One more thing—the name Christopher Columbus never appears. Important as his discoveries were, the Board treats him as an unperson to appease leftist sensibilities.

The AP U.S. History exam suffers from the same flaws as the European history exam does. It avoids the important roles of liberty and religious faith but presents lots of tendentious Marxist economic and social theorizing. The importance of liberty and religion are omitted in the coverage of such crucial events as the Constitutional Convention, abolitionism, the women’s rights movement, and the civil rights movement.

Randall notes that with regard to the Constitutional Convention, students learn that the Founders insisted on a division of power within the government, but not why. The fact that the Founders feared that government power would become a threat to the liberty and property of American citizens unless it was kept limited by the Constitution never appears. Nor do students ever hear about liberty-based opposition to American expansionism, Prohibition, the New Deal, or other instances of growing governmental power.

The way the Board treats slavery is revealing. Here I’ll quote Randall at some length:

Particularly telling is APUSH’s odd description of the Gettysburg Address as articulating “the struggle against slavery as the fulfillment of America’s founding democratic ideals” – which peculiarly truncates a document whose most notable phrases include “a new nation, conceived in liberty” and “a new birth of freedom.” APUSH gives the distinct impression that the problem with slavery was that it rendered men unequal, not that it rendered men unfree.

But bad as are the European History and U.S. History exams, the World History one is worse.

The great flaw in that exam is its fevered efforts at “balance,” which is to say, avoiding any hint that Europeans, with their distinctive attachment to freedom, have had an outsized impact on the whole of the world.

At the same time, the Board’s treatment of world history downplays violence and policy blunders by non-European governments. It speaks of “Mongol expansion” rather than describing the brutality of Mongol conquests. And you’d be hard-pressed to find another euphemism to exceed the way the Board treats the mass starvation that followed Mao’s “Great Leap Forward”—“negative repercussions for the population.”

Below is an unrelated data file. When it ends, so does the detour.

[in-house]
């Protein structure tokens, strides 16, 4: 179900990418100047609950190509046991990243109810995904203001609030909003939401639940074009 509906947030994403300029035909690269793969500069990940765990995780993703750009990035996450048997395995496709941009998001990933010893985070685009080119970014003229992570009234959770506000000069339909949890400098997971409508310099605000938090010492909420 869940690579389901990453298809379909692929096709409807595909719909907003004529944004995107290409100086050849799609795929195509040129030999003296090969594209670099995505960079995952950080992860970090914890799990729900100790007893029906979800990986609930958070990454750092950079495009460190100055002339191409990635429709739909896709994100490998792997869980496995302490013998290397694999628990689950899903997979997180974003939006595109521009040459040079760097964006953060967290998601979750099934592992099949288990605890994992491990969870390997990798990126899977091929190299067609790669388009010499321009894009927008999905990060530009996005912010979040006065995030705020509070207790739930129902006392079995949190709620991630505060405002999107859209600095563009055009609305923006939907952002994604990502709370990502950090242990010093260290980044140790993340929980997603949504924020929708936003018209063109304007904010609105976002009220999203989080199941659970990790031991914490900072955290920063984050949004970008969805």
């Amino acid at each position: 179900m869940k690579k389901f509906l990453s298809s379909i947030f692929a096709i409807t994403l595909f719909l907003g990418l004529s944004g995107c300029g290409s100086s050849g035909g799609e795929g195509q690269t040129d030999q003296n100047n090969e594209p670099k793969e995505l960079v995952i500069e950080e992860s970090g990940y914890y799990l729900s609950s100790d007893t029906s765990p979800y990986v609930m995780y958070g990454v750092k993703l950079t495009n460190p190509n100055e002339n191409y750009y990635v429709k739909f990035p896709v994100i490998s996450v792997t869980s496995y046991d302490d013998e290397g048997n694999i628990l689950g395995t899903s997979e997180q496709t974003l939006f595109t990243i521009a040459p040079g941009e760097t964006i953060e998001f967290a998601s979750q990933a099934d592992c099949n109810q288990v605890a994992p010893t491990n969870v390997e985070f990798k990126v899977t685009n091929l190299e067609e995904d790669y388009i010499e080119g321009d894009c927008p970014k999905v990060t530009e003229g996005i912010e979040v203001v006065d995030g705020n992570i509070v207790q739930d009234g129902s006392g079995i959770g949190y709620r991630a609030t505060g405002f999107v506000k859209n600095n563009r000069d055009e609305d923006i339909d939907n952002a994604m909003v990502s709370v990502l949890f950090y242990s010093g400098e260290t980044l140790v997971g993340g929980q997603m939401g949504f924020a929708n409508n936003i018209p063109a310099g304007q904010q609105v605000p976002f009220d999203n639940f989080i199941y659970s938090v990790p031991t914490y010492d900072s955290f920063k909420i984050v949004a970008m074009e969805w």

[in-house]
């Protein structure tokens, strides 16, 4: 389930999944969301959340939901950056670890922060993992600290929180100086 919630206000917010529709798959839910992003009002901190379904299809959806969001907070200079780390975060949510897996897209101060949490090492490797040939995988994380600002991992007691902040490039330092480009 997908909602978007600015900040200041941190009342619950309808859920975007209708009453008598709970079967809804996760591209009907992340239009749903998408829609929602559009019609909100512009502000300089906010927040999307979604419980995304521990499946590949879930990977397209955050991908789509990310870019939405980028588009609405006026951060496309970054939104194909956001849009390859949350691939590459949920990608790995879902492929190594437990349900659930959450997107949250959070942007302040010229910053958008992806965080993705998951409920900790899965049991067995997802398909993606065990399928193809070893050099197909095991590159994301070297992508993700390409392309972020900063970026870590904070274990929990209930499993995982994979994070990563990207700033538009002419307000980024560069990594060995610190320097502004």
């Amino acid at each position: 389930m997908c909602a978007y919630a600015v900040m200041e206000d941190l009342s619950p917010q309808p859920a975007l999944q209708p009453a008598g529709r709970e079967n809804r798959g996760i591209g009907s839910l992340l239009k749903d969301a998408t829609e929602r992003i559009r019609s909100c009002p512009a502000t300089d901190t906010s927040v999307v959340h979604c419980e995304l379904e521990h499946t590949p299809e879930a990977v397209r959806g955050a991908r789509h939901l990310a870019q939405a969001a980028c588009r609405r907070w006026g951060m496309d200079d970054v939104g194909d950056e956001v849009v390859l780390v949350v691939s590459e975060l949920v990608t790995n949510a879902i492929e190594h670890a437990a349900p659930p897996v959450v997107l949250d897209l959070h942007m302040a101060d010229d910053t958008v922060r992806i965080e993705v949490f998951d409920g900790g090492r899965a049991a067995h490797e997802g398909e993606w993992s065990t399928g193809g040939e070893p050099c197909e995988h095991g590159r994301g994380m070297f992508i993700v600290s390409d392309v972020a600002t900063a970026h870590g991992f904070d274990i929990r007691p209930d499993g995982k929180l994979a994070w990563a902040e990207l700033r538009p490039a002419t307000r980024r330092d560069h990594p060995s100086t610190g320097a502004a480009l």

Annoyingly, throughout the World History materials, students read that non-European civilizations “demonstrated continuity, innovation, and diversity.” That phrase recurs numerous times. It exemplifies the way the exam is, Randall writes, “stuffed with pablum as a sop to radical world history teachers.”

The College Board has been under fire for years for the way it has been slanting its history exams. (Given the heavy politicization of its history exams, other AP exams almost certainly are also biased in favor of leftist beliefs; a detailed study of, say Environmental Science seems very much in order.) It has made corrections of egregious mistakes but does nothing about the general bias in them. For that reason, Randall is not optimistic about improvements.

“The Course and Exam Descriptions need to be redone from the ground up,” Randall concludes. “The work must be done by a new set of historians who are not subject to the biases that have made the current Course and Exam Descriptions so lamentably poor.”

I believe he’s right. The College Board has a near-monopoly on standardized academic assessments. It would be a good development if a competitor entered the scene.

George Leef is director of editorial content at the James G. Martin Center for Academic Renewal.